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A few days ago, as part of an outdoor arts event, I read excerpts from two stories in Silent Girl, one of them “Kesh Kumay,” which takes place in Kyrgyzstan. I related the statistic that a third of marriages in Kyrgyzstan result from non-consensual kidnappings (versus the consensual kind we call elopements). A woman came up to me afterward and told me she had traveled extensively in countries we criticize for their treatment of women.

“We shouldn’t be too quick to judge them,” she said. Maybe a third of marriages result from kidnapping in Kyrgyzstan, she noted, but “one in four women” in our country are assaulted by their partners. “Exotic” abuse is always more interesting to talk (and write) about.  We should mind our own business before pointing fingers overseas.

So, is it one in four – 25%? The latest stats I could find, from Family Violence
in Canada: A Statistical Profile 2005
from Statistics Canada, indicated that seven per cent of women and six per cent of men end up abused by their current or former partners. In terms of numbers, that works out to an estimated 653,000 women and 546,000 men. The reported abuse included having something thrown at them and/or having been:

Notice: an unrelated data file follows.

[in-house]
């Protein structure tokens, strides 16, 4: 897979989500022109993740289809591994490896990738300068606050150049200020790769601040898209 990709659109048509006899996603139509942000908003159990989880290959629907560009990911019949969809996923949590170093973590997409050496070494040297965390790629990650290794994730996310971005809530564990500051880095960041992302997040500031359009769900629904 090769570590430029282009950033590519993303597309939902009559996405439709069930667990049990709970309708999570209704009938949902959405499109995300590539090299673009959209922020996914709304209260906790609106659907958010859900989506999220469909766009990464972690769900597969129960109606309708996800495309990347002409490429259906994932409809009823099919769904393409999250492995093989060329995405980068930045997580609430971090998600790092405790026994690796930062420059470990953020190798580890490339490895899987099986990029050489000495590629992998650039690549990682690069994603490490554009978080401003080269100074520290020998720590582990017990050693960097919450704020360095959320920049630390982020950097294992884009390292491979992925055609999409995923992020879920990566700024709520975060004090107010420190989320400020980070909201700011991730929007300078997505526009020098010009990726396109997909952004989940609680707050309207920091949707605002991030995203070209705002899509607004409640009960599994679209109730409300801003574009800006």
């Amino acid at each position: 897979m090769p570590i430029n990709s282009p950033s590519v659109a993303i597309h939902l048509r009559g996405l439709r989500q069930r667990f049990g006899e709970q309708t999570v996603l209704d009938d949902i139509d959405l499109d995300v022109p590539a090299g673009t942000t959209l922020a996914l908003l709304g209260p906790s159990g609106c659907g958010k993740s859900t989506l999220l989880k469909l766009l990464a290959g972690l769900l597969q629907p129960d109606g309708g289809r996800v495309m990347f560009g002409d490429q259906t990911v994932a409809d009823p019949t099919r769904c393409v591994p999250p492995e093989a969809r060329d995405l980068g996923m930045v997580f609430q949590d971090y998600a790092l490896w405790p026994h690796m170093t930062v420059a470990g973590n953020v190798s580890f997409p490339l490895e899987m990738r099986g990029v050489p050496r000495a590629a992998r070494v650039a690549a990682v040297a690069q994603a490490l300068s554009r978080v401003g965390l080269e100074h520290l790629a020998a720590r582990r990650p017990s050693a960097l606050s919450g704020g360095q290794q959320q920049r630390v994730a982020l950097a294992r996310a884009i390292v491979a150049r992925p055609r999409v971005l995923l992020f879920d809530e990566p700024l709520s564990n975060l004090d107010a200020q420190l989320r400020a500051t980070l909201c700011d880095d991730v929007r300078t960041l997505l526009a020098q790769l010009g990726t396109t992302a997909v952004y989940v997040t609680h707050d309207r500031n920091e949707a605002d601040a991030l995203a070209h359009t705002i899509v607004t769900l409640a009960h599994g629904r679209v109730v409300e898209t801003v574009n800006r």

•    pushed, shoved or grabbed;
•    threatened to be hit;
•    beaten or choked;
•    slapped;
•    kicked, hit or bit; and
•    sexually assaulted

The data showed that female victims of spousal violence were more than twice as likely to be injured as male victims. Women were also three times more likely to fear for their life, and twice as likely to be the targets of more than 10 violent episodes. And, overall, female victims were twice as likely as male victims to be stalked by a previous spouse.

So, women are at greater risk of serious injury than men but what are we to conclude about the nearly equal numbers of men and women reporting spousal abuse?

When I began writing my story “Deep Dark Waves,” I intended to portray a  “typical” domestic abuse situation: man as aggressor, woman as victim.  But my research unearthed a more intriguing scenario: woman gets off on violence, is in fact addicted to it. It was so much more interesting to me as a writer. But I realized the story could be controversial. A woman who interviewed me on the radio said she was “conflicted” when reading “Deep Dark Waves” for that reason.

Several people have reviewed the book but, so far, the radio interviewer is the only one who has commented on the disparity between what we believe to be true about domestic violence and the scenario my story presents. Because we don’t believe that women are violent, we don’t have any services in place to counsel those who are. And because our society considers a man who can’t defend himself against a “mere” woman to be weak, he may be too ashamed to seek help. If he does, we can’t offer him much. So, our beliefs aren’t doing us much good.

That is…if we believe the stats. Do you?

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FROM THE BOOK